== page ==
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PostPosted: Mar 09, 2005 - 07:52 PM 
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Location: In Your Eyes
Hooray ... Mp3 mới kiếm thấy English Verson mấy Dzê thưỡng thức ...

A hundred years­­­—in this life span on earth

talent and destiny are apt to feud.

You must go through a play of ebb and flow*

and watch such things as make you sick at heart.

Is it so strange that losses balance gains?* 5

Blue Heaven's wont to strike arose from spite.*



By lamplight turn these scented leaves and read

a tale of love recorded in old books.

Under the Chia-ching reign when Ming held sway,*

all lived at peace—both capitals stood strong.* 10

There was a burgher in the clan of Vuong,*

a man of modest wealth and middle rank.

He had a last‑born son, Vuong Quan—his hope*

to carry on a line of learned folk.

Two daughters, beauties both, had come before: 15

Thuy Kieu was oldest, younger was Thuy Van.*

Bodies like slim plum branches, snow‑pure souls:

each her own self, each perfect in her way.

In quiet grace Van was beyond compare:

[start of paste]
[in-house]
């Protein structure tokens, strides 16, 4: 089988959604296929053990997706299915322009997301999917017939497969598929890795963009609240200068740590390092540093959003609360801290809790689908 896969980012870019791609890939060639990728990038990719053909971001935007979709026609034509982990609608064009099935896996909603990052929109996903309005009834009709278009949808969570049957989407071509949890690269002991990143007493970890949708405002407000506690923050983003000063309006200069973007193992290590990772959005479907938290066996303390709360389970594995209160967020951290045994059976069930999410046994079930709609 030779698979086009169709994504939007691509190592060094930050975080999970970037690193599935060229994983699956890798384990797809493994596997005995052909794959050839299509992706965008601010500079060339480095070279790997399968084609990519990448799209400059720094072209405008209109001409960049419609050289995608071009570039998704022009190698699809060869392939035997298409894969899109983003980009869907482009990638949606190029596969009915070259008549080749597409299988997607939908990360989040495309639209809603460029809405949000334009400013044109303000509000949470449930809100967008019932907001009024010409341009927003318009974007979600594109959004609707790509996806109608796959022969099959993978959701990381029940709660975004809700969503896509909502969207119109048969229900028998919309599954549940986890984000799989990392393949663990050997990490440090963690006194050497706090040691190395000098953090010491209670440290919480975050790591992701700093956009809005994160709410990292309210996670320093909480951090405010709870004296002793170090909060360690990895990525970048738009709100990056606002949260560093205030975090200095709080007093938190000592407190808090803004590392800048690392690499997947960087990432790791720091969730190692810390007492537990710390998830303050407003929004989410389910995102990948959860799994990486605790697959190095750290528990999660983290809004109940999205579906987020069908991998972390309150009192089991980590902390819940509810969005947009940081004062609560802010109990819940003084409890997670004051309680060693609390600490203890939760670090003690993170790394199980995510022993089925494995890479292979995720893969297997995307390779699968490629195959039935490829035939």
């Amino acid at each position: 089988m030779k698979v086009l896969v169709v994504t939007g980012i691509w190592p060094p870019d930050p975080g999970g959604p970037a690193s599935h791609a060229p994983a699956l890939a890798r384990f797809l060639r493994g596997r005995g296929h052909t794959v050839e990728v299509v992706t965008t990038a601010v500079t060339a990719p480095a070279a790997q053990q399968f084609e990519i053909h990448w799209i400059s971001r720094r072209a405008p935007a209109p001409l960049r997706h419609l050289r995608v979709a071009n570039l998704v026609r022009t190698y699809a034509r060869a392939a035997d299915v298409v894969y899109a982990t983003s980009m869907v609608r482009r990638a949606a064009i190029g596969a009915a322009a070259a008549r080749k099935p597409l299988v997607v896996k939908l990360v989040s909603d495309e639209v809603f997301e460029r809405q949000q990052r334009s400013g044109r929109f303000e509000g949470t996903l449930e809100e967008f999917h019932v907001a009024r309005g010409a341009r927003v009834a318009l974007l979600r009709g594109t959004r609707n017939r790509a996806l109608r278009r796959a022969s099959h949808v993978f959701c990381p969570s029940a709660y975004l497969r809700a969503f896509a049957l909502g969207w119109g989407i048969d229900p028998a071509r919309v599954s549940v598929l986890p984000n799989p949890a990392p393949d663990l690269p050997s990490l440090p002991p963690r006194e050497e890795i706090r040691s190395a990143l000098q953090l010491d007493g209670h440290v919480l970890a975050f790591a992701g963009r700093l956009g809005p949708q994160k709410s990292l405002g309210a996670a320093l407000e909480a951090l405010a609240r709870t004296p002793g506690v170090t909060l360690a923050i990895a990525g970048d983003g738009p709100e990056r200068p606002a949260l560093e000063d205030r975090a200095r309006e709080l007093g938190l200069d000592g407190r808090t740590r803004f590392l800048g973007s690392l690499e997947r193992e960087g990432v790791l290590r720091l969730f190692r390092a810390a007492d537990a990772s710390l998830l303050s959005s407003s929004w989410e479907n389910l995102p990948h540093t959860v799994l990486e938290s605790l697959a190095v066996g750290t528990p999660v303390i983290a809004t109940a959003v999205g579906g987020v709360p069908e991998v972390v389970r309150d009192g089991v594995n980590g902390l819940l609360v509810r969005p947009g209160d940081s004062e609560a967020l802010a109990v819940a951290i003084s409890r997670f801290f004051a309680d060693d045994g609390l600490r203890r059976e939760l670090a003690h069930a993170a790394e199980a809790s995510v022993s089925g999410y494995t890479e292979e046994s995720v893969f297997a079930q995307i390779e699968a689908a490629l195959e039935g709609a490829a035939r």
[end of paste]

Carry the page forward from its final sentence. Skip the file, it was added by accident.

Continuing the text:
her face a moon, her eyebrows two full curves; 20

her smile a flower, her voice the song of jade;

her hair the sheen of clouds, her skin white snow.

Yet Kieu possessed a keener, deeper charm,

surpassing Van in talents and in looks.

Her eyes were autumn streams, her brows spring hills. 25

Flowers grudged her glamour, willows her fresh hue.

A glance or two from her, and kingdoms rocked!

Supreme in looks, she had few peers in gifts.

By Heaven blessed with wit, she knew all skills:

she could write verse and paint, could sing and chant. 30

Of music she had mastered all five tones*

and played the lute far better than Ai Chang.*

She had composed a song called Cruel Fate*

to mourn all women in soul‑rending strains.

A paragon of grace for womanhood,* 35

she neared that time when maidens pinned their hair.*

She calmly lived behind drawn shades and drapes,

as wooers swarmed, unheeded, by the wall.*



Swift swallows and spring days were shuttling by—

of ninety radiant ones three score had fled. 40

Young grass spread all its green to heaven's rim;

some blossoms marked pear branches with white dots.

Now came the Feast of Light in the third month*

with graveyard rites and junkets on the green.

As merry pilgrims flocked from near and far,* 45

the sisters and their brother went for a stroll.

Fine men and beauteous women on parade:

a crush of clothes, a rush of wheels and steeds.*